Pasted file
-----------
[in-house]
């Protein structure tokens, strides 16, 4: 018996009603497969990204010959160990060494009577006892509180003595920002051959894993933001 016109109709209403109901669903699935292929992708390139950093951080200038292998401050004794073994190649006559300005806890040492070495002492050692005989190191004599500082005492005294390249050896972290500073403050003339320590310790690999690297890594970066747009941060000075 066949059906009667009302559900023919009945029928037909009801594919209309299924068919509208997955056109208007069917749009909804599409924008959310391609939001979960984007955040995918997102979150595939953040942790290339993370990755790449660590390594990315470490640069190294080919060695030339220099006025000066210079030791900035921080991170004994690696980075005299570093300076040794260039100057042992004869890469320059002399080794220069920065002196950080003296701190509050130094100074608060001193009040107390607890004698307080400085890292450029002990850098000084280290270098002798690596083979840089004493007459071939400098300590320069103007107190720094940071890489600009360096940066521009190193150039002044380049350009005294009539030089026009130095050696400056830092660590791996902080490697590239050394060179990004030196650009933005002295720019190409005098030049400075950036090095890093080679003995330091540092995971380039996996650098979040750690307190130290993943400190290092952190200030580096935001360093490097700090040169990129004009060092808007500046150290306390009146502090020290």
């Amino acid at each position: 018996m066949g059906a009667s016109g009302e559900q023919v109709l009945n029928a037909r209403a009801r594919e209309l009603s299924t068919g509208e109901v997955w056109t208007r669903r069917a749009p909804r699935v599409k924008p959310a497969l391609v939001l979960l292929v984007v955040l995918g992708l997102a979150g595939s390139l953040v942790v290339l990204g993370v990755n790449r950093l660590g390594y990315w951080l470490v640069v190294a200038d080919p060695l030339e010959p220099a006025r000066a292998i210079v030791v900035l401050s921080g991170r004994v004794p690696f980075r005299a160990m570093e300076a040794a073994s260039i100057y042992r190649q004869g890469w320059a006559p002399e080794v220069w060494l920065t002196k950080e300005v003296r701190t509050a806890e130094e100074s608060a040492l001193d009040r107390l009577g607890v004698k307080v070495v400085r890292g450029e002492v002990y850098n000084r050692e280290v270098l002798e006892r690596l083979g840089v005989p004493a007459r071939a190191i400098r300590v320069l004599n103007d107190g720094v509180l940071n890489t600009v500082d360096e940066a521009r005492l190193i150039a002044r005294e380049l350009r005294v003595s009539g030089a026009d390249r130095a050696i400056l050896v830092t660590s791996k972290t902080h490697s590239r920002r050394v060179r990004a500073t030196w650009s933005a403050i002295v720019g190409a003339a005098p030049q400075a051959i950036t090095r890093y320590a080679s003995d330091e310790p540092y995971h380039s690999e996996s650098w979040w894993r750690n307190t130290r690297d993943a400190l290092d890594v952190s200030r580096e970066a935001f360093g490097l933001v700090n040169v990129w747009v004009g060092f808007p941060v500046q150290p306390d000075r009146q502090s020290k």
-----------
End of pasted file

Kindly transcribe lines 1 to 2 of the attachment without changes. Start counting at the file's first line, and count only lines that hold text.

[in-house]
């Protein structure tokens, strides 16, 4: 018996009603497969990204010959160990060494009577006892509180003595920002051959894993933001 016109109709209403109901669903699935292929992708390139950093951080200038292998401050004794073994190649006559300005806890040492070495002492050692005989190191004599500082005492005294390249050896972290500073403050003339320590310790690999690297890594970066747009941060000075 066949059906009667009302559900023919009945029928037909009801594919209309299924068919509208997955056109208007069917749009909804599409924008959310391609939001979960984007955040995918997102979150595939953040942790290339993370990755790449660590390594990315470490640069190294080919060695030339220099006025000066210079030791900035921080991170004994690696980075005299570093300076040794260039100057042992004869890469320059002399080794220069920065002196950080003296701190509050130094100074608060001193009040107390607890004698307080400085890292450029002990850098000084280290270098002798690596083979840089004493007459071939400098300590320069103007107190720094940071890489600009360096940066521009190193150039002044380049350009005294009539030089026009130095050696400056830092660590791996902080490697590239050394060179990004030196650009933005002295720019190409005098030049400075950036090095890093080679003995330091540092995971380039996996650098979040750690307190130290993943400190290092952190200030580096935001360093490097700090040169990129004009060092808007500046150290306390009146502090020290």